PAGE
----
Author: John McWhorter
Rating: 4 Stars
Review By: Shana
Professor McWhorter remains a lively, humorous, and knowledgeable guide through the linguistic evolution of English. As in his earlier books, he underscores that linguistics, as the study of language, does not decry the ever-changing nature of language -- in fact, it is the erosion, expansion, and transformation of vowels, meaning, and usage that makes such study fascinating. As such, he again stresses that the heart palpitations suffered by some over the "degradation" of language, the proliferation of slang, the ubiquitous use of “like”, the use of “incorrect” grammar and the like have nothing to do with linguistics. And moreover, are not rooted in any necessary truths and ignore the history of language. That is, that language is always on the move and won't and can't sit still (as McWhorter declaims in the title).
In exhorting the reader to look to language changes (including changes in meaning and pronunciation) without clutching their pearls, McWhorter uses ample examples of how English has changed over the centuries. As discussed in earlier books, we are shown how Old English morphed into the English used by Shakespeare, and how it continued to change to present day (including how up to 10% of the words used by Shakespeare have changed -- making modern audiences' inability to fully grasp what is being said utterly explicable). The proliferation of the written word helped stabilize the language, but still it evolves over time.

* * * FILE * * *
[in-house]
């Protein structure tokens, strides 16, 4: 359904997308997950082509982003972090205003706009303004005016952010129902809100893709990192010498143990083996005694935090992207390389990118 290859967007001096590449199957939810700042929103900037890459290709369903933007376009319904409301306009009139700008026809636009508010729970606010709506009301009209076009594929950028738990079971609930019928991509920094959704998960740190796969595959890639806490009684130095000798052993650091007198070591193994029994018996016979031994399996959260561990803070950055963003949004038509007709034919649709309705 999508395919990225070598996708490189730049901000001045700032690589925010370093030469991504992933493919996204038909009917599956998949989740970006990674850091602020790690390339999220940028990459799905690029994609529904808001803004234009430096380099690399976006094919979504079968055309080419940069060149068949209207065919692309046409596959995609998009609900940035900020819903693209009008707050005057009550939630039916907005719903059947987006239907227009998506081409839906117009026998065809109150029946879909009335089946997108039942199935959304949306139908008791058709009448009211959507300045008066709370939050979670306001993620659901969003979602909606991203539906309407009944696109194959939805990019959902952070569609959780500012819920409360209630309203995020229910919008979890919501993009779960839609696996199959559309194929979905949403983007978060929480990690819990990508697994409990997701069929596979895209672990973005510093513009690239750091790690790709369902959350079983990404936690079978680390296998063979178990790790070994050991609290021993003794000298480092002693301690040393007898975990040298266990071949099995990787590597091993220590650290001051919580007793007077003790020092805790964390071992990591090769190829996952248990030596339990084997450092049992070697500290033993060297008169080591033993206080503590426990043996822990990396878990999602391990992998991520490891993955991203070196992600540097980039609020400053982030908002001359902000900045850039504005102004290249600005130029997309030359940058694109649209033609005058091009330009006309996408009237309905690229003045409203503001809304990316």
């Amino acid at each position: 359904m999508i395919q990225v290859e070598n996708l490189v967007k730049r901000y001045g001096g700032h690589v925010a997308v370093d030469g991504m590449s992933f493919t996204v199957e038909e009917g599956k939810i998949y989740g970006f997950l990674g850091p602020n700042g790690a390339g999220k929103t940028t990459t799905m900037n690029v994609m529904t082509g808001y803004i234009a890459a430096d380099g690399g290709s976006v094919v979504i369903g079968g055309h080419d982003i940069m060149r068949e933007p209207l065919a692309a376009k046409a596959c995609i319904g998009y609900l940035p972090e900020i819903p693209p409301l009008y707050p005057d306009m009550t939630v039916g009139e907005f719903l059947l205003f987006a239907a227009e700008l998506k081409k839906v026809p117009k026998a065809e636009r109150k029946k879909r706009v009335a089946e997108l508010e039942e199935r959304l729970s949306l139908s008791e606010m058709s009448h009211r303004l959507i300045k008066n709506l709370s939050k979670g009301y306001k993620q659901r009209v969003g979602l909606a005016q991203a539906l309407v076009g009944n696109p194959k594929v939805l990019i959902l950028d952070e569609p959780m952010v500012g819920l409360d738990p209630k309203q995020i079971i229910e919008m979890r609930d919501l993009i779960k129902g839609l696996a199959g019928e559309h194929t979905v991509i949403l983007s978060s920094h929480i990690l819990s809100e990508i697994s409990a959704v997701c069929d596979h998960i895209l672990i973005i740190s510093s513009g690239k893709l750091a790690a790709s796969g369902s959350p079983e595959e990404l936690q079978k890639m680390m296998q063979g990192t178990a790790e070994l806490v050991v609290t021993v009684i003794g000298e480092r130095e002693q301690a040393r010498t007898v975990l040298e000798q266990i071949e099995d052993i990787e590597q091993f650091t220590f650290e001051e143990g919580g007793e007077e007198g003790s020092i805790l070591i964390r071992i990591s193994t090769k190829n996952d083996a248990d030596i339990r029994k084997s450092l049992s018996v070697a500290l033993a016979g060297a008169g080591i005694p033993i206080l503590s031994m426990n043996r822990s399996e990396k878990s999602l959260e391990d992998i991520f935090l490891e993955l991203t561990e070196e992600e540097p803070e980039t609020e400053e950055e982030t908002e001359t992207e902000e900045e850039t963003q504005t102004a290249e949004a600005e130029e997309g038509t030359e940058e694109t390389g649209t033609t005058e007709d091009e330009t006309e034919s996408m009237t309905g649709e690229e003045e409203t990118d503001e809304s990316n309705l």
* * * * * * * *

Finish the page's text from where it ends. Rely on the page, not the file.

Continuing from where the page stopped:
In prior books he has had extensive sections explaining how certain consonants are vulnerable to being dropped or morphing into other sounds, and to how vowels change. Here such discussions are more truncated, though he has an entertaining section on how the pronunciation of “bitch” has morphed to “betch” in certain areas of California.
Between changing pronunciations (which explain many of the bizarre spellings of words in English that seem to bear no resemblance to how we say them) and changing meanings, any person feeling aghast at the changes in English should take a deep breath. Such constant evolution is the rule, not the exception, and much of the effort expended in annoyance would be better served by realizing this is inevitable and necessary.
All in all, McWhorter remains one of my favorite academics, willing to make silly jokes and find the humor in his subject. And pointing out the elitist nature of much of the criticism of language in its present form. Learning more about language and how it grows and transforms over time is nothing short of fascinating, and well worth any person's time.
My love of reading was sparked in 3rd grade by the promise of personal pan pizzas via the BOOK IT! Program. Hmmmm... any chance that someone might give adults free food for reading? Asking for a friend...